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I have a WCF client and I connect to a WCF server hosted in a Windows service. In the service I read the last day entries from the Security event log. Then I parse the entries and create my own List<Data> which I return to my WCF client to display it in a DataGrid. The problem is that in the Security event log I have 30000 entries and after I parse every entry I create 30000 of new objects of type Data. This type is a class with 15 string properties which contains the details from the messages from the event log. After the whole process, the memory usage of the Windows service goes up with 60-70MB. Once I send this large set of data to the client, how can I lower the memory used by Windows service from 70-80MB to the default 10MB ?

Here is my code:

public List<Data> GetConnections()
{        
   var eventLog = new EventLog("Security");
   var fromDate = DateTime.Now.AddDays(-1);
   var entries = (from EventLogEntry e in eventLog.Entries
                   where (e.InstanceId == m_EventNumber) && e.TimeGenerated >= fromDate orderby e.TimeGenerated
                   select e).ToList()
                            .OrderByDescending(x => x.TimeGenerated);

   var items = new List<Data>();
   foreach(var item in entries)
   {
      var nData = ParseMessage(item.Message);
      if (nData != null)
          items.Add(ruleData);
   }
   return items;
}
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What is the settings for service SessionMode set by attribute? –  abatishchev Feb 8 '13 at 23:48
    
SessionMode = SessionMode.Required –  alexandrudicu Feb 9 '13 at 9:16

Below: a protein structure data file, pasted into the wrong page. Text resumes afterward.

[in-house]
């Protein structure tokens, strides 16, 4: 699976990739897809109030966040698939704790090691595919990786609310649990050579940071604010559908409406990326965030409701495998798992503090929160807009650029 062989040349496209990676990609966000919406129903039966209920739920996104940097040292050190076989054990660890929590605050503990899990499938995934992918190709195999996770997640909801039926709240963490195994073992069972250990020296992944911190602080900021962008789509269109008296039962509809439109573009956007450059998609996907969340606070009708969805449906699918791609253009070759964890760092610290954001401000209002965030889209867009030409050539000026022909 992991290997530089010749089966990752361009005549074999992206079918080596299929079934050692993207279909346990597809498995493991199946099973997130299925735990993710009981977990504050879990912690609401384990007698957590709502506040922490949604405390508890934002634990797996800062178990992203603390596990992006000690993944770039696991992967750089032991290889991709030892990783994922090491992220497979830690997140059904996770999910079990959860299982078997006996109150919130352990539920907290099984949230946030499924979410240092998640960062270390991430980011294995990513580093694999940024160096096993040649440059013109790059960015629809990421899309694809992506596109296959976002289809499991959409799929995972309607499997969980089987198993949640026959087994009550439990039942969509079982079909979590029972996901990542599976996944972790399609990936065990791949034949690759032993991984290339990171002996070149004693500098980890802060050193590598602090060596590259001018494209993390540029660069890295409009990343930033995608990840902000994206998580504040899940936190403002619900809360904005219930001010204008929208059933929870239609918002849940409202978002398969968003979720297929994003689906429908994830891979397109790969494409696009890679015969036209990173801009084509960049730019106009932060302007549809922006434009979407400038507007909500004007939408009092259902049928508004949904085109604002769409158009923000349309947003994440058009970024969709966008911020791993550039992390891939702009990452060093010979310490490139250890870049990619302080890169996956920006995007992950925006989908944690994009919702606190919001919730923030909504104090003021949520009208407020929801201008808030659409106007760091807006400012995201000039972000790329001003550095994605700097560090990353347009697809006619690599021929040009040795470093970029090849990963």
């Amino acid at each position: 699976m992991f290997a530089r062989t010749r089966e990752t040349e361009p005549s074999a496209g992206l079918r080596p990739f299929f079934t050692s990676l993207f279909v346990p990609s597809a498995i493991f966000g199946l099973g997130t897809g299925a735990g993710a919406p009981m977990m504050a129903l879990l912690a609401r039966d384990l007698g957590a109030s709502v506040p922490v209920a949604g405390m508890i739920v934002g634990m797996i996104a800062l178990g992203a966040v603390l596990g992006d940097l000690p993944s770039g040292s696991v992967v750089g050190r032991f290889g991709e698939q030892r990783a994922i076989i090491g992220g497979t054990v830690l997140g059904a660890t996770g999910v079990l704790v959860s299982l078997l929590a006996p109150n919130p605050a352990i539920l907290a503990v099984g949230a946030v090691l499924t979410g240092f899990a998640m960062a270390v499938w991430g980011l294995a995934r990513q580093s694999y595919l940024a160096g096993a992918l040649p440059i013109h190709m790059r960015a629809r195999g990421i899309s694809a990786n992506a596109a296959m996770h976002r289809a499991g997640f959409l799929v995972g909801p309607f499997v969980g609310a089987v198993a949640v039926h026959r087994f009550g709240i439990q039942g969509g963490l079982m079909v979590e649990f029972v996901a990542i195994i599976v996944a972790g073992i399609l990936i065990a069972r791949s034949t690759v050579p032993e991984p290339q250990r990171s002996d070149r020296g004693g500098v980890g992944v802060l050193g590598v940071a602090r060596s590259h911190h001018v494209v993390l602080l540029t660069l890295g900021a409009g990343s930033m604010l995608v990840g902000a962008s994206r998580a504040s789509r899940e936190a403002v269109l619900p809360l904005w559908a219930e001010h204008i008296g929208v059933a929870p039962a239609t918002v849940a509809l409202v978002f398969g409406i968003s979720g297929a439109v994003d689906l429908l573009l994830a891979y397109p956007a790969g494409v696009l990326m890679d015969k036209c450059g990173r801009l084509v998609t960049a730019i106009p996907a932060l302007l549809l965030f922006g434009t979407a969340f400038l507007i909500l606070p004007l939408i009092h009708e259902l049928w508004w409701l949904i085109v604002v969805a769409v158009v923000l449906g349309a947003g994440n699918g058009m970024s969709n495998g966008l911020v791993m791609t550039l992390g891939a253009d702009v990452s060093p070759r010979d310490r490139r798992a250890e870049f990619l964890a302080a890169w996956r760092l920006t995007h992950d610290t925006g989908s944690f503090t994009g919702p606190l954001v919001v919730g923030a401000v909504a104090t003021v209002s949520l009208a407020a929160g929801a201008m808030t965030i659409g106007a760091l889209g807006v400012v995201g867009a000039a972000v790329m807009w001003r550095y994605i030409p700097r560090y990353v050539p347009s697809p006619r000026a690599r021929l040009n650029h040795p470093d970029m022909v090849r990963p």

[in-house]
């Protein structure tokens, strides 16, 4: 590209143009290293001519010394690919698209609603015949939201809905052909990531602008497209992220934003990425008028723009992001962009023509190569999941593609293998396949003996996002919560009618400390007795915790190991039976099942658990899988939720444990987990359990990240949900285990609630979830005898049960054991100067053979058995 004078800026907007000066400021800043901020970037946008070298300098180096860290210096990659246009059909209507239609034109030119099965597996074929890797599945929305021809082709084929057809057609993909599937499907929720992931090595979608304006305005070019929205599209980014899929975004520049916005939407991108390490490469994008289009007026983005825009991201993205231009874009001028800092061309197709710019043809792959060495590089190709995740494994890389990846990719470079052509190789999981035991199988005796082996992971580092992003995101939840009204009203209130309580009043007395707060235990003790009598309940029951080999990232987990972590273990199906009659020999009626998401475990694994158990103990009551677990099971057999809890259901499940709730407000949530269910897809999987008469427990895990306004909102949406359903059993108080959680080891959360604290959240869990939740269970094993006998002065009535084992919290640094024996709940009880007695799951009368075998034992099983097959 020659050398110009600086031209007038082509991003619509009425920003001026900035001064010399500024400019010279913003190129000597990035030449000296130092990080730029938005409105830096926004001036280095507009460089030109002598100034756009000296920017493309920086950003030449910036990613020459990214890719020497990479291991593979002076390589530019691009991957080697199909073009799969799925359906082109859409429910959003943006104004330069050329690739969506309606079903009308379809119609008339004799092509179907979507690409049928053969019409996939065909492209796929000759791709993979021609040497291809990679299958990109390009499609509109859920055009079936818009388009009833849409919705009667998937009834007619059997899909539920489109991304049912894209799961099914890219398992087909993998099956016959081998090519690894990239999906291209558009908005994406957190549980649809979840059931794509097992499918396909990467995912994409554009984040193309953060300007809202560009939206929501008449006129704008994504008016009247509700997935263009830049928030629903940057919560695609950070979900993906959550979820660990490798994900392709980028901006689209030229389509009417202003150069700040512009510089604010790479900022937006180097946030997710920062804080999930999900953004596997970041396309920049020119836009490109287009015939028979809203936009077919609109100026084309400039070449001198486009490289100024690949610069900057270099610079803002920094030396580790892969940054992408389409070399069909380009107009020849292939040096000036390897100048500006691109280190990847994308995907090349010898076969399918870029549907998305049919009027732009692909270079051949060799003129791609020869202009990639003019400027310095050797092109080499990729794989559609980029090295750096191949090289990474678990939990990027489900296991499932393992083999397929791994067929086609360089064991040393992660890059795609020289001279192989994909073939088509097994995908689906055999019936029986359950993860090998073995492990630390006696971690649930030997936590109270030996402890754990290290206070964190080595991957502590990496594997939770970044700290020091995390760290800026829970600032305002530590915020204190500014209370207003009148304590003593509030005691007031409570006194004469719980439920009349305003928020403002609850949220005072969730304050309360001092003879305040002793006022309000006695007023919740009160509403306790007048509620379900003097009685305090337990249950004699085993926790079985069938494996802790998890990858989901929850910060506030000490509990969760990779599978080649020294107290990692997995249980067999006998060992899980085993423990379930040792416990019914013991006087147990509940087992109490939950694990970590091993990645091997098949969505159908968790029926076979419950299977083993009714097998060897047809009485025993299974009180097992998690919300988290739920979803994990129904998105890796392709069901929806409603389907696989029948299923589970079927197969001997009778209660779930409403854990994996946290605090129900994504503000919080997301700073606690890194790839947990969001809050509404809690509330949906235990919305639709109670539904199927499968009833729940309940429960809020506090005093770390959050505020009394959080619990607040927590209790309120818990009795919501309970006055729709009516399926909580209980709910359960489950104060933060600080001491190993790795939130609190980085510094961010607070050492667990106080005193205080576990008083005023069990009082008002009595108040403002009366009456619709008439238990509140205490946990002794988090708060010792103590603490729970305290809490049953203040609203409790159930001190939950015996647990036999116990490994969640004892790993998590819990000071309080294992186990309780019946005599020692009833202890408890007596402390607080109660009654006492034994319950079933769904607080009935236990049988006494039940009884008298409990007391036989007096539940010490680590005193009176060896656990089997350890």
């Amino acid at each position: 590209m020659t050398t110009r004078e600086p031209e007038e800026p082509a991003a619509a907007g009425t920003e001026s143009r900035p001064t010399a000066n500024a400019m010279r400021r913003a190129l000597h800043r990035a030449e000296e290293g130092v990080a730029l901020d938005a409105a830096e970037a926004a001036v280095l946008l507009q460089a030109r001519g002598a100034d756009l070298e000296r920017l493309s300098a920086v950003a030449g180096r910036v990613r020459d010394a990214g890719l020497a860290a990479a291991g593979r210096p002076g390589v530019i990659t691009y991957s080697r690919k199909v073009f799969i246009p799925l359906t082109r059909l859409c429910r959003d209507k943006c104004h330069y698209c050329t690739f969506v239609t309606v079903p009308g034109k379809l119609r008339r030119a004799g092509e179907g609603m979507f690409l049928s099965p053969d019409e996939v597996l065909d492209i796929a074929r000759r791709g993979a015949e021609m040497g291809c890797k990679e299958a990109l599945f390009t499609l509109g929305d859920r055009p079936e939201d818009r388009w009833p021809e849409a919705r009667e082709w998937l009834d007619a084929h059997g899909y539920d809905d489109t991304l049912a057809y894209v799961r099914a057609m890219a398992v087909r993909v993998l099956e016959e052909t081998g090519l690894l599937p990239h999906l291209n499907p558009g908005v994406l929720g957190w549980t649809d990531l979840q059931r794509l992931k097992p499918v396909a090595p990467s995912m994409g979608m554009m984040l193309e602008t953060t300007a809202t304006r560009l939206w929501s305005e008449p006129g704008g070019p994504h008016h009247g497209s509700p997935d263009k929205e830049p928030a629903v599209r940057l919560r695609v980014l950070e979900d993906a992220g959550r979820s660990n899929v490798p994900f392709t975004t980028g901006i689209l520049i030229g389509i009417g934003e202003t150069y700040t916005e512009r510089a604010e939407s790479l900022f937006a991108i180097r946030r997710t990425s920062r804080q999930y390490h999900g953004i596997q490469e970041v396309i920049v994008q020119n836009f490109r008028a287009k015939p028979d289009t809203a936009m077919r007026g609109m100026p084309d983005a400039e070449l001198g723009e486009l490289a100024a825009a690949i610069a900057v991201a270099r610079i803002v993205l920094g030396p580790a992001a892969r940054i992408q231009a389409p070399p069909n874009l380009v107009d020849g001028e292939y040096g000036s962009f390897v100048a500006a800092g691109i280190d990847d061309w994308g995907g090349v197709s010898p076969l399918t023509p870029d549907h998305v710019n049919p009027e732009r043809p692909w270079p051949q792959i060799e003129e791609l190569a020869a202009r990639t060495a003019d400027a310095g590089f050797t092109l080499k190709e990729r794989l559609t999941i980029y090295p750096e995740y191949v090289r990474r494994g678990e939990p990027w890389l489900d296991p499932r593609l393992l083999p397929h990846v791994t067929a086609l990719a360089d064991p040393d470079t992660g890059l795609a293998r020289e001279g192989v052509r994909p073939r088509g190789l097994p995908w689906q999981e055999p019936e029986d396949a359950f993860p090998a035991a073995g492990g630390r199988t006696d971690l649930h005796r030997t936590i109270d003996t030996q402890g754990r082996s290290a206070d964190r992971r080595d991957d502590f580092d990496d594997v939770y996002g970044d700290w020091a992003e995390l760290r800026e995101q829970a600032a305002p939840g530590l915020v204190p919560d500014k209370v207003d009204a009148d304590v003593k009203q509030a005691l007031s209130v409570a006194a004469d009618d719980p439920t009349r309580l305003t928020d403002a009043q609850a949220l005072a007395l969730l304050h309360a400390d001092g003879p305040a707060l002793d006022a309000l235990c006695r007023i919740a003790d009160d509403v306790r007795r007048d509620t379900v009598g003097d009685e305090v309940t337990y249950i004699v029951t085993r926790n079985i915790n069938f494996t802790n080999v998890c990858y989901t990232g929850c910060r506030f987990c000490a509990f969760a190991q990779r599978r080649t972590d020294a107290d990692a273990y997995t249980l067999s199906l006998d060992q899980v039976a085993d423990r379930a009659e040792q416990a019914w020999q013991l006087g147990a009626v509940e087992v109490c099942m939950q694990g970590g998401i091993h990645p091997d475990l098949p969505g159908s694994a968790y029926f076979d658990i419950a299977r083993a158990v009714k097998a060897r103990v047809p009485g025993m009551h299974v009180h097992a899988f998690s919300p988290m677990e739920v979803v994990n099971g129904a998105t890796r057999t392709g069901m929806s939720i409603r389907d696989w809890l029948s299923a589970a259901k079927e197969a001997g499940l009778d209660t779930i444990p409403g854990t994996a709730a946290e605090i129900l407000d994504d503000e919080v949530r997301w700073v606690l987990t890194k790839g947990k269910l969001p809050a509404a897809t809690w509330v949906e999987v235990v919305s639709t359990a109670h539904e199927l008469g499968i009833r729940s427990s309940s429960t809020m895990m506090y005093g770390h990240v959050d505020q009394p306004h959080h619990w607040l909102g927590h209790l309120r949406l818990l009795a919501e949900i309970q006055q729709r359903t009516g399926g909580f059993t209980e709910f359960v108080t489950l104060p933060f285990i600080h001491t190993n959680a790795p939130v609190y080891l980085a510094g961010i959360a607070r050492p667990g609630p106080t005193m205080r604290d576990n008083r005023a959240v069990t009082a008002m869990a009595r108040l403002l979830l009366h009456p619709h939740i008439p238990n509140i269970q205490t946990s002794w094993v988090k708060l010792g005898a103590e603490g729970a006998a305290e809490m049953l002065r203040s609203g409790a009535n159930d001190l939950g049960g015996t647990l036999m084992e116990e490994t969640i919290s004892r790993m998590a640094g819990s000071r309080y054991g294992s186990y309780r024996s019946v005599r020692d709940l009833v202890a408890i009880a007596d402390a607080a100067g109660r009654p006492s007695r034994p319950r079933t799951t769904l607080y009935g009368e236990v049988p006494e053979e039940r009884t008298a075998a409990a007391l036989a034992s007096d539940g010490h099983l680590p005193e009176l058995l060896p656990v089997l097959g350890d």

Okay, and ServiceBehaviorAttribute.InstanceContextMode? –  abatishchev Feb 9 '13 at 20:12
    
InstanceContextMode=InstanceContextMode.Single –  alexandrudicu Feb 10 '13 at 0:42
    
Try to play with this parameter. Single means a singleton. PerCall will destroy service object with all instances it references. What can gain some GC performance. Buy also may not. –  abatishchev Feb 10 '13 at 2:10

2 Answers 2

up vote 2 down vote accepted

A bit more efficient code: only one loop instead of two, less objects to collect by GC.

var q = from EventLogEntry e in eventLog.Entries
        where (e.InstanceId == m_EventNumber) && e.TimeGenerated >= fromDate orderby e.TimeGenerated
        order by e.TimeGenerated desc
        let r = ParseMessage(e.Message)
        where r != null
        select r;

return new List<Data>(q);
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ParseMessage can apparently return null, which is not desired in the resulting list. –  BACON Feb 9 '13 at 0:05
    
@BACON: Fixed, thanks. –  abatishchev Feb 9 '13 at 0:10
    
Thank you for your improvement. It improves the speed. –  alexandrudicu Feb 9 '13 at 10:02

Does your memory consumption keep going up with every call to the service? If you call the service once a minute, do you have 60*70MB of memory use after an hour? If not, then you may not have a memory leak. You shouldn't need to take any action.

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The memory is slightly increasing with the every call. I have found a workaround. Before making the query I call: GC.GetTotalMemory(true); This will force the old data to be garbage collected. Also, after 1 minute, I call the same GC.GetTotalMemory(true); and the memory of the Service goes back to 10MB. As I see, there is no memory leak, but the the objects can reside in memory pretty much time after they are used. Thank you very much. I can't let the GC do it's job automatically, because if my users will see 100MB in Task Manager for the service for a long time, they will not like this. –  alexandrudicu Feb 9 '13 at 10:04
    
Teach your users, instead of breaking your application by forcing unnecessary garbage collections. –  John Saunders Feb 9 '13 at 21:19

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